One type of green infrastructure includes plant and soil systems such as bioswales and rain gardens. These systems naturally filter stormwater before it flows into local waterways, thereby reducing the amount of pollution flowing into the Sound. Another solution to stormwater runoff is the use of stormwater collection systems.

Stormwater can be collected, and either reused, cleaned, or evaporated. Since 2004, an estimated 1.6 billion gallons of sewage have been dumped into the Long Island Sound by Bridgeport in order to avoid sewage and stormwater mixture overflow within facilities.

Save the Sound along with NRDC and CT DEEP have conducted a study of the feasibility of stormwater control measures in Bridgeport and New Haven. This map (above) shows the various possible locations for stormwater management systems around the coast of the Long Island Sound.

The City of Bridgeport is also investigating the use of permeable pavement, which allows polluted stormwater to pass through roads and sidewalks before it is allowed to flow into the Sound.


Electric Vehicle Charging Station

The electric vehicle charging station at City Hall

Electric cars are quickly becoming a popular alternative to gasoline and diesel vehicles; they do not run on gas and they emit zero emissions when driven.

As electric vehicles become more common in the US, it is necessary to have local electric charging stations for them.  The United Illuminating Company (UI) has installed a charging station at City Hall, Lyon Terrace at no cost to the City of Bridgeport.

UI is able to power the station through its own power lines and meters, and pays for any electricity consumed at the station.  This means that electic vehicle owners can charge their cars for free at City Hall.

The program will last about two years, but may be terminated or extended by UI based on their discretion. The pilot is also subject to decisions made by the Connecticut Department of Energy and Environmental Protection (DEEP). 



Mayor Finch Announces City’s ‘Earth Month’ Activities

Mayor Bill Finch, who spent his Earth Day morning planting flowers and plants with a group of seniors and veterans, today announced the City of Bridgeport’s Earth Month activities.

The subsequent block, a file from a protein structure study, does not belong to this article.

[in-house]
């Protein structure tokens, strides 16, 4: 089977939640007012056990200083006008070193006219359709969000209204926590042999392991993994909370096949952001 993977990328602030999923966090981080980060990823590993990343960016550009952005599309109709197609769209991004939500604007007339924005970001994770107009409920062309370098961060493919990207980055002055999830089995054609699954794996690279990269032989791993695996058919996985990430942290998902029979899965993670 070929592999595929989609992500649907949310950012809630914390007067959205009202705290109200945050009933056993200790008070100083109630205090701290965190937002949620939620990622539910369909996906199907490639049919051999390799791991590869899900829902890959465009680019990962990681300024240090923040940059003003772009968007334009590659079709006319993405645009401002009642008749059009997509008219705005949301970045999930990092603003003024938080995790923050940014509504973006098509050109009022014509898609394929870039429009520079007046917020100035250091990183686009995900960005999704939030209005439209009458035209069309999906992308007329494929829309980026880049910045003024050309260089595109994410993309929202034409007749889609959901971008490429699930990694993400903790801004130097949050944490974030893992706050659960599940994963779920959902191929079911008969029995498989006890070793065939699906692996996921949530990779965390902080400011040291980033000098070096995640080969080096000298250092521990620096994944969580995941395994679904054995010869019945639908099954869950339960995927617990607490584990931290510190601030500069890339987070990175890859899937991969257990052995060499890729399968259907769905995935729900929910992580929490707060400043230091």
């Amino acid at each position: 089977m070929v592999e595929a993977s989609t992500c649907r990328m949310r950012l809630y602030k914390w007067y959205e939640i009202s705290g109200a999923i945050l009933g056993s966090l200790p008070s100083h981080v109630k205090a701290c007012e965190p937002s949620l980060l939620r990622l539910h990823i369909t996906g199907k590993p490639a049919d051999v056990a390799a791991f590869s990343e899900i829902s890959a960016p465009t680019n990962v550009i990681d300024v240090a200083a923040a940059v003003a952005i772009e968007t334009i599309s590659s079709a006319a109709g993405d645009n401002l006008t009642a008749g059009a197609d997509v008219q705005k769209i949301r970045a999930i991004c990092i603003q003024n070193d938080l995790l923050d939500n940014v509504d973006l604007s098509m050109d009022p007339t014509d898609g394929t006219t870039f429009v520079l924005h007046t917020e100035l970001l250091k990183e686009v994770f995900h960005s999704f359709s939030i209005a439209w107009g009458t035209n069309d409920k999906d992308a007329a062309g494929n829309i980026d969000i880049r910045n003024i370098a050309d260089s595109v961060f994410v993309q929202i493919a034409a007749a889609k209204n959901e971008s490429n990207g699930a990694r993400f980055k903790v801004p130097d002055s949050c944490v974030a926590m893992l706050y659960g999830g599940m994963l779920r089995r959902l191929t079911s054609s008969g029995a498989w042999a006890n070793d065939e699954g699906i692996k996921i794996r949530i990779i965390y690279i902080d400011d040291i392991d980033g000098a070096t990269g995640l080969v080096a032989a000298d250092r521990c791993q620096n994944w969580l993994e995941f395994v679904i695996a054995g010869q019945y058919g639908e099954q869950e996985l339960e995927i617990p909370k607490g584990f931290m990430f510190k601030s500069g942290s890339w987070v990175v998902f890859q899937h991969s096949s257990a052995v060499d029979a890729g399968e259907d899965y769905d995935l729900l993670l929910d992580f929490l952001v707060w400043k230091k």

“This year, we have decided to expand Earth Day to an entire month of events to highlight the City’s efforts in making Bridgeport cleaner, more sustainable and a hub for new ‘green’ businesses while raising awareness for the need to address climate change,” said Mayor Finch.

Earth Month events include community cleanups, garden builds, tree plantings, bike rides and the groundbreaking for the largest fuel cell energy project in North America. 

A full list of Earth Week events can be found online at


Schedule of Earth Month Events:
For updates go to  


Monday, April 22, 2013

11 a.m. Flower planting with Veterans and Seniors, 752 East Main Street
3:30 p.m. Words on Wheels, Poetry reading at Greater Bridgeport Transit, 710 Water Street

Friday, April 26, 2013

1 p.m. Arbor Day Tree Planting, Fairfield Avenue in Black Rock (exact location TBD)

Saturday, April 27, 2013

10 a.m. to 2 p.m.: The Park City Sweep, a city-wide beautification day organized by Groundwork Bridgeport, will include clean up of Wilbur Cross School campus and Green Village Initiative community garden build at 1775 Reservoir Ave.
10 a.m. Wildlife Guards and volunteers Conservation Pond Clean-up, Beardsley Park

Thursday, May 2, 2013:

12 p.m.: Mayor Finch Delivering Beautification Awards to two property owners

Friday, May 3, 2013:

11 a.m. Groundbreaking of the Largest Fuel Cell Power Project in North America 
5 p.m. Think Green Art Show opening, Read’s ArtSpace

Saturday, May 11, 2013:

2 – 5 p.m. Think Green Concert, Baldwin Plaza

Sunday, May 12, 2013:

10 a.m. Downtown Neighborhood Cleanup, Begins at Mucci Plaza, corner of Broad and State Streets

Friday, May 17, 2013:

8:30 a.m. Bike to Work Day Event